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The University at Albany provides for a variety of student evaluations of teaching. Some methods of evaluation are formal and are conducted by your specific department; others are informal and are available should you choose to administer them. All of these evaluations are designed to help you become a more effective teacher.
The University at Albany mandates course evaluation for all instructors, for all courses, all semesters. The most common form is the Student Instructional Rating Form (SIRF), on which students use a rating scale to comment on several aspects of the course and the instructor. There are also separate evaluation tools that are used in the various General Education, Human Diversity courses, and Writing Intensive courses. Departments frequently create forms for their internal use, and some departments have separate forms for TAs teaching sections and/or labs.
As a beginning instructor, you may feel that evaluation is the last thing you need to think about. Being prepared for your sections, creating discussion questions, preparing good assignments — all these activities may seem more pressing than evaluation. But evaluation can provide you with information that can help you improve your skills in all these areas.
Be aware that if you ask your students for comments on your teaching style, you may get criticisms, particularly if the section or lab is not going well. Try to take these comments graciously and use them to improve your teaching.
Many TAs associate “evaluation” with students’ responses to the end-of-year questionnaires described above. But if you wait until the end of the semester to evaluate your teaching, you won’t be making pedagogical changes that will benefit your current students. There are numerous ways of informally seeking evaluations of your teaching throughout the semester. (Return to top)
Several times during the term, pass out 3x5 cards to your students and ask them to anonymously respond to two questions, one on the front and one on the back. You can pose general questions such as “How are you finding the course?” or “Any suggestions for changing the course?” or “Any problems?” If you suspect that there is a specific problem, ask about it: “Is the pace of the laboratory sessions appropriate for you?” If your discussion sections drag, you might ask students to provide suggestions about ways to liven them up. You can also consult more informal venues such as ratemyprofessors.com to find what comments are being made about your classes. (Return to top)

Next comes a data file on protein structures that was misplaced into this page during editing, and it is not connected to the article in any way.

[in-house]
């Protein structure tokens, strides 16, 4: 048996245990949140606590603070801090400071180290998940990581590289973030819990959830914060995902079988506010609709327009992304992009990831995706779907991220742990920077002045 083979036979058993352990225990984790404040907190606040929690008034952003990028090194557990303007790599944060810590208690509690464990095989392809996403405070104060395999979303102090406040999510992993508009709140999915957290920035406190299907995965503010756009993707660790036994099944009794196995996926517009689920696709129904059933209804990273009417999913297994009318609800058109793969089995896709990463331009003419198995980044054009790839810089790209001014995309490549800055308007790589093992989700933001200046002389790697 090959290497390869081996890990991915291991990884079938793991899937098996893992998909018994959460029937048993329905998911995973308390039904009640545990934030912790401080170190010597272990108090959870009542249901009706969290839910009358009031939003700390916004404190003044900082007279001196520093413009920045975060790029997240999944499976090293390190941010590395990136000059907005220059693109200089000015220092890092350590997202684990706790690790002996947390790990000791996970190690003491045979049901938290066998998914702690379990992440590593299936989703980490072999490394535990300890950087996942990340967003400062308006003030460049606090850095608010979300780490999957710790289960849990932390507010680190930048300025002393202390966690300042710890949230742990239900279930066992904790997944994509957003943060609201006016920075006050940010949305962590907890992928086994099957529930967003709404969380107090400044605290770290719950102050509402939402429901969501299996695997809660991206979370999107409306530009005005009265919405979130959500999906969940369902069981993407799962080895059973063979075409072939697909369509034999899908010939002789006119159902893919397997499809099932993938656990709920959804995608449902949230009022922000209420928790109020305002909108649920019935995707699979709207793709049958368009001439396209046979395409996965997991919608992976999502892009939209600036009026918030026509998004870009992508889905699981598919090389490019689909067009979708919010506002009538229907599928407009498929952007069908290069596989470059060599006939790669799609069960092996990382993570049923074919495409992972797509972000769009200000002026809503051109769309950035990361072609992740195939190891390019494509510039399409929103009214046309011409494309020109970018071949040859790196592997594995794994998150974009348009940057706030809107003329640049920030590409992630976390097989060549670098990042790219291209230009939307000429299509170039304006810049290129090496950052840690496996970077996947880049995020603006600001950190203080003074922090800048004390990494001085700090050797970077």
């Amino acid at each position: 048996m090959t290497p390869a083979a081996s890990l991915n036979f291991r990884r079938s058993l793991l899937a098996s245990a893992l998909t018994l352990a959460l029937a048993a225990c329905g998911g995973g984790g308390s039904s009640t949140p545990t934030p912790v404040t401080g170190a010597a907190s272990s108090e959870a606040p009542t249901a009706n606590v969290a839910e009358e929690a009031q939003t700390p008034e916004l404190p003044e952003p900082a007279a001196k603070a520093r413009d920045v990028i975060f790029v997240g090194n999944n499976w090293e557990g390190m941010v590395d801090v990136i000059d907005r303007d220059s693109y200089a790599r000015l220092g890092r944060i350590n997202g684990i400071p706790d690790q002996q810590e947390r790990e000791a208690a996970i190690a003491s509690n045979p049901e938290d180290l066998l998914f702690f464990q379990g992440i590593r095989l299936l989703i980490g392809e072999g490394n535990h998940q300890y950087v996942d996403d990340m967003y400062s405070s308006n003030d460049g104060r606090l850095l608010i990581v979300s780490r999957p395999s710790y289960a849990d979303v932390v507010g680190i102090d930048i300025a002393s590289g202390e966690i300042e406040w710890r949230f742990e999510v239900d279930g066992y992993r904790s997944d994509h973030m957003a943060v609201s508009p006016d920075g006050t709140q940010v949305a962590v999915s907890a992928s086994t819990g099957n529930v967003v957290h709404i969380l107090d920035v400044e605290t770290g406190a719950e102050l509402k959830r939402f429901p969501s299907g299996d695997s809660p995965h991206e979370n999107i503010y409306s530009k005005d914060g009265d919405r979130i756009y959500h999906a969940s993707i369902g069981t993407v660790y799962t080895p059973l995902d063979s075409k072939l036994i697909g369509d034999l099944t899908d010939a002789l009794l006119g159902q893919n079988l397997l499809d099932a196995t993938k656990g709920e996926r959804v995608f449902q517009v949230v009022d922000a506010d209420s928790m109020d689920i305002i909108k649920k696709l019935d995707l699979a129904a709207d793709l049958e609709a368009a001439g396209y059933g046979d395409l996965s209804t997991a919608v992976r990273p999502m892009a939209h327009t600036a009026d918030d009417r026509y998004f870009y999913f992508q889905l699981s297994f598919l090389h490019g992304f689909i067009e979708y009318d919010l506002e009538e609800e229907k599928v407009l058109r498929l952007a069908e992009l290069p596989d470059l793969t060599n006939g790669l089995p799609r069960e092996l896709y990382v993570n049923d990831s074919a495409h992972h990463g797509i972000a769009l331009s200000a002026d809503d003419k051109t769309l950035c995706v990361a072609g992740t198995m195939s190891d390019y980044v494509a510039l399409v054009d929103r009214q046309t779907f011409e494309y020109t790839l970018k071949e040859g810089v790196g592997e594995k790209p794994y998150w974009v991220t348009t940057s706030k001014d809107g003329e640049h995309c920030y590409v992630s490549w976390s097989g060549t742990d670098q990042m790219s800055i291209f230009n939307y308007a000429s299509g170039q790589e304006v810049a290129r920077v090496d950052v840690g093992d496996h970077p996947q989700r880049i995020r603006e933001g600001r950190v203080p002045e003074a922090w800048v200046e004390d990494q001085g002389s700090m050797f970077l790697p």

Bring a box or manila envelope to class and ask students to place their unsigned comments, questions, or complaints in it. Their questions will alert you to material they don’t understand, and perhaps clear up any ambiguities or confusion at the next class meeting. (Return to top)
Mid-semester Written Evaluation
Once or twice during the semester, hand out a short questionnaire (or write the questions on the board). You can also use the mid-term survey service provided by ITLAL. If you design your own questions, make sure that the issues posed are ones you can respond to during the term; otherwise your students may develop false expectations about the remainder of the course. Respond to the students’ suggestions as quickly and as candidly as you can, explaining what you can change about the course and what you cannot or will not change. (Return to top)
Midway through the term invite a colleague or someone from ITLAL to conduct a focus group interview to find out what your students are thinking about your class. At the beginning of class, introduce the guest evaluator and then leave the room for twenty minutes. Have the evaluator ask your students to cluster into groups of five or six and take ten minutes to
Invite a teaching colleague or someone from ITLAL to observe one of your classes and make suggestions. You may find this experience most helpful if you inform your colleague of your specific goals for the class meeting or the particular technique you are trying to improve. Then your colleague can focus his or her observations and the results will be more useful to you. Be sure to let your class know that a colleague will be sitting in. (Return to top)
While watching yourself on a videotape can be a startling experience, it gives you an excellent opportunity to judge how well you conduct a class: whether you dominate discussion, whether you allow enough time for students to think through questions, whether you maintain adequate eye contact, and so on. Again, tell your students beforehand that a particular class session will be taped.
If you contact ITLAL and set up an appointment, we will send someone with a video camera to your class. You need to provide this individual with a VHS tape. Your class will be taped and dubbed onto the VHS tape, which will then be given back to you. As long as you provide the tape, this service is free of charge.
After you have had the opportunity to view the tape, we recommend that you discuss your perceptions of the video, particularly if you see something in your teaching style you would like to work on changing.(Return to top)
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